Brigitte Bardot (born 28 September 1934) is a French actress, former fashion model, singer, animal rights activist, and considered one of the most important sex symbols of the 1950s and 1960s.

Born in Paris, into a well to do family, her father was an industrialist and her mother a housewife. She received a strict education but was allowed to take ballet lessons hoping to become a professional classical dancer.

In 1949, at the suggestion of a family friend, she began working as a fashion model and ended up making the cover of "Elle" magazine in May 1950.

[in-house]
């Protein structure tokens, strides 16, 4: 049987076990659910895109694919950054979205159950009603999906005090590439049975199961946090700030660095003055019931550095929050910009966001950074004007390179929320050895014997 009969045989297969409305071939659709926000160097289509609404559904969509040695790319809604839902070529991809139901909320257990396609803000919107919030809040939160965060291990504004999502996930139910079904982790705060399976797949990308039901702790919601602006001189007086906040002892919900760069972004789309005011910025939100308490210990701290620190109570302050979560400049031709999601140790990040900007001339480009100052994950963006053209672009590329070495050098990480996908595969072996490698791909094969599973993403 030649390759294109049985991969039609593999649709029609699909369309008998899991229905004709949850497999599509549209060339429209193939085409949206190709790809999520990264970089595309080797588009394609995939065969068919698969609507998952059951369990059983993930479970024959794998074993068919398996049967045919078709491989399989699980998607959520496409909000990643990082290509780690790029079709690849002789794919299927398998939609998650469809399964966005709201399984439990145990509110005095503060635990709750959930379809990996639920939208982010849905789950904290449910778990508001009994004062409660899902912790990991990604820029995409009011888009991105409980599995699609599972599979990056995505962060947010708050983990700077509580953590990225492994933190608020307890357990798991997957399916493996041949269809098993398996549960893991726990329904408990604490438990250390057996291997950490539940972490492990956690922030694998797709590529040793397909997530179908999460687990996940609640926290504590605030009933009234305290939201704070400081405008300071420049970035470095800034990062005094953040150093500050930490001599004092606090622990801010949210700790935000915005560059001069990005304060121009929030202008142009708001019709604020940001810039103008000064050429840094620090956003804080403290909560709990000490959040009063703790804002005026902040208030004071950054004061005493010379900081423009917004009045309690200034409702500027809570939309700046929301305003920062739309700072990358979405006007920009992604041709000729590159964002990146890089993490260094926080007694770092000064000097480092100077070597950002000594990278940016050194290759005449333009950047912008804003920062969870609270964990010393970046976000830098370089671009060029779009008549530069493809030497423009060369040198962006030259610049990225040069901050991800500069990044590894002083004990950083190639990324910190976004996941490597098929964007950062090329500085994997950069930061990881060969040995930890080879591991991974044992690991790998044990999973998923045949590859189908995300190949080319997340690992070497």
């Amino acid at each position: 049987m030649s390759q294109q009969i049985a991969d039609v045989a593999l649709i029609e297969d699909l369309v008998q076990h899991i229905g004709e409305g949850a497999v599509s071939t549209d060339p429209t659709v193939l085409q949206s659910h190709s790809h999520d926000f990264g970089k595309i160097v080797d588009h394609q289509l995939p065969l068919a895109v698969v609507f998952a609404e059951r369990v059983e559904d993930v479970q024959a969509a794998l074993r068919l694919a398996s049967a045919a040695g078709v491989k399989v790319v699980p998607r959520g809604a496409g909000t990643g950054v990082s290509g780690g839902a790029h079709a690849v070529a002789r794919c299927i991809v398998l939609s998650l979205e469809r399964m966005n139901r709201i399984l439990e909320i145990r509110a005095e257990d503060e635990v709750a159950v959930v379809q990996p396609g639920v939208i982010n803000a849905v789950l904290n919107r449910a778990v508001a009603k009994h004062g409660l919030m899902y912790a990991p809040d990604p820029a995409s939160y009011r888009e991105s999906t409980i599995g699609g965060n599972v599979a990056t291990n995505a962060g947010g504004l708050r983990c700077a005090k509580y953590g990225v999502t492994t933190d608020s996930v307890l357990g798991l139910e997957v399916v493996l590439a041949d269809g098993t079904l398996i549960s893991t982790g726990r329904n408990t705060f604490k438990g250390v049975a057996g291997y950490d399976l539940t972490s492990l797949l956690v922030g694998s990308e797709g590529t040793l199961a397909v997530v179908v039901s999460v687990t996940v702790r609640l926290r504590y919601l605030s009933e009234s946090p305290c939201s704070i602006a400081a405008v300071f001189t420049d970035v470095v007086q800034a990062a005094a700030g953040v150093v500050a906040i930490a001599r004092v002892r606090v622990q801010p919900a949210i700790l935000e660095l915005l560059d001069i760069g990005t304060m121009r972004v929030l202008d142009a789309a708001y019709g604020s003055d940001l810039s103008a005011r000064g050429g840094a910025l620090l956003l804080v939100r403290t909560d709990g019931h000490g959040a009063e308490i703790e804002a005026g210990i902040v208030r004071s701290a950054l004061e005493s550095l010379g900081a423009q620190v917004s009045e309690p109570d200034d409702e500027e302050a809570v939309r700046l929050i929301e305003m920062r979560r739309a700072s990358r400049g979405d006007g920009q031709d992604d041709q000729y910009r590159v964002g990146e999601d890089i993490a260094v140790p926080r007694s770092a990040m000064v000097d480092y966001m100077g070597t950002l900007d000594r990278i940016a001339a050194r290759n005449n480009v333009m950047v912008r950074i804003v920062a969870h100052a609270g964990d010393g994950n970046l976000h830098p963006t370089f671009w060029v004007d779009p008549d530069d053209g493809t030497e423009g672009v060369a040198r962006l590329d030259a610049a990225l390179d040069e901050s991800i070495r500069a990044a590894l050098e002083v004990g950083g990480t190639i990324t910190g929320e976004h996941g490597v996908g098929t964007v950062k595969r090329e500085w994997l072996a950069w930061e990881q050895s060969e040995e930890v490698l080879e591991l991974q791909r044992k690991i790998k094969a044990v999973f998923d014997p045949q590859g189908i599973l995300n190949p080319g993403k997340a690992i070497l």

Her career really took off in 1956, when she appeared in Roger Vadim's movie "Et Dieu créa la femme" (An God created Woman), written especially for her, which made her an instant star and an international sex-symbol.

In 1973, she decided to retire from entertainment and devote herself to her real passion the animal rights, which she continues today. She created her own foundation in 1986.

During the 1990s, she published her autobiography and other books in which she spoke openly about her political views on such things as immigration and Islam in France, mixed marriages and homosexuality, which created considerable controversy. She has angered many people who are part of these groups and was fined for incitation to racial hatred.

Bardot had four husbands and many other romantic partners.

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